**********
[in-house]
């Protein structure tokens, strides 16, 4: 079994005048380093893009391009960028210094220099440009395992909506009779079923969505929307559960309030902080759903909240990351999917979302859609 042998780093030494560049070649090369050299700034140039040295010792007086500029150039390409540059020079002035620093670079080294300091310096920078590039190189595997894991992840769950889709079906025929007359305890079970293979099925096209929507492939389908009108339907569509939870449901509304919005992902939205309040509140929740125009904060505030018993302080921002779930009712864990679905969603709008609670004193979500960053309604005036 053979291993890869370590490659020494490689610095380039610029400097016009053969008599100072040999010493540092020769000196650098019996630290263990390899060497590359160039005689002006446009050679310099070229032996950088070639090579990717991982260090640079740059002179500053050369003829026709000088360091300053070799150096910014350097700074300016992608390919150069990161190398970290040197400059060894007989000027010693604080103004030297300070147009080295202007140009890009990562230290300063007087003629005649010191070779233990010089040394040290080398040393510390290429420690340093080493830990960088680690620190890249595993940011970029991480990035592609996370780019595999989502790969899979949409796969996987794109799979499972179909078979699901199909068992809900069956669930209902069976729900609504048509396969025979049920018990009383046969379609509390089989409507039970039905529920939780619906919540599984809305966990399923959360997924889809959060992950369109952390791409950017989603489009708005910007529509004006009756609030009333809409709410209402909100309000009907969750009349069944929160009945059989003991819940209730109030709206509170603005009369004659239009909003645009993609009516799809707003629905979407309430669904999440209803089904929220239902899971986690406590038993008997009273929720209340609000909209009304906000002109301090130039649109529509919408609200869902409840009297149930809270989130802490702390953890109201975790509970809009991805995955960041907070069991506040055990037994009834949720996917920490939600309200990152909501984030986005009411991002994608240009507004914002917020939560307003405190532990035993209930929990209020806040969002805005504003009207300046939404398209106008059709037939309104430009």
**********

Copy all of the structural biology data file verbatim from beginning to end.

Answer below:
[in-house]
């Protein structure tokens, strides 16, 4: 079994005048380093893009391009960028210094220099440009395992909506009779079923969505929307559960309030902080759903909240990351999917979302859609 042998780093030494560049070649090369050299700034140039040295010792007086500029150039390409540059020079002035620093670079080294300091310096920078590039190189595997894991992840769950889709079906025929007359305890079970293979099925096209929507492939389908009108339907569509939870449901509304919005992902939205309040509140929740125009904060505030018993302080921002779930009712864990679905969603709008609670004193979500960053309604005036 053979291993890869370590490659020494490689610095380039610029400097016009053969008599100072040999010493540092020769000196650098019996630290263990390899060497590359160039005689002006446009050679310099070229032996950088070639090579990717991982260090640079740059002179500053050369003829026709000088360091300053070799150096910014350097700074300016992608390919150069990161190398970290040197400059060894007989000027010693604080103004030297300070147009080295202007140009890009990562230290300063007087003629005649010191070779233990010089040394040290080398040393510390290429420690340093080493830990960088680690620190890249595993940011970029991480990035592609996370780019595999989502790969899979949409796969996987794109799979499972179909078979699901199909068992809900069956669930209902069976729900609504048509396969025979049920018990009383046969379609509390089989409507039970039905529920939780619906919540599984809305966990399923959360997924889809959060992950369109952390791409950017989603489009708005910007529509004006009756609030009333809409709410209402909100309000009907969750009349069944929160009945059989003991819940209730109030709206509170603005009369004659239009909003645009993609009516799809707003629905979407309430669904999440209803089904929220239902899971986690406590038993008997009273929720209340609000909209009304906000002109301090130039649109529509919408609200869902409840009297149930809270989130802490702390953890109201975790509970809009991805995955960041907070069991506040055990037994009834949720996917920490939600309200990152909501984030986005009411991002994608240009507004914002917020939560307003405190532990035993209930929990209020806040969002805005504003009207300046939404398209106008059709037939309104430009």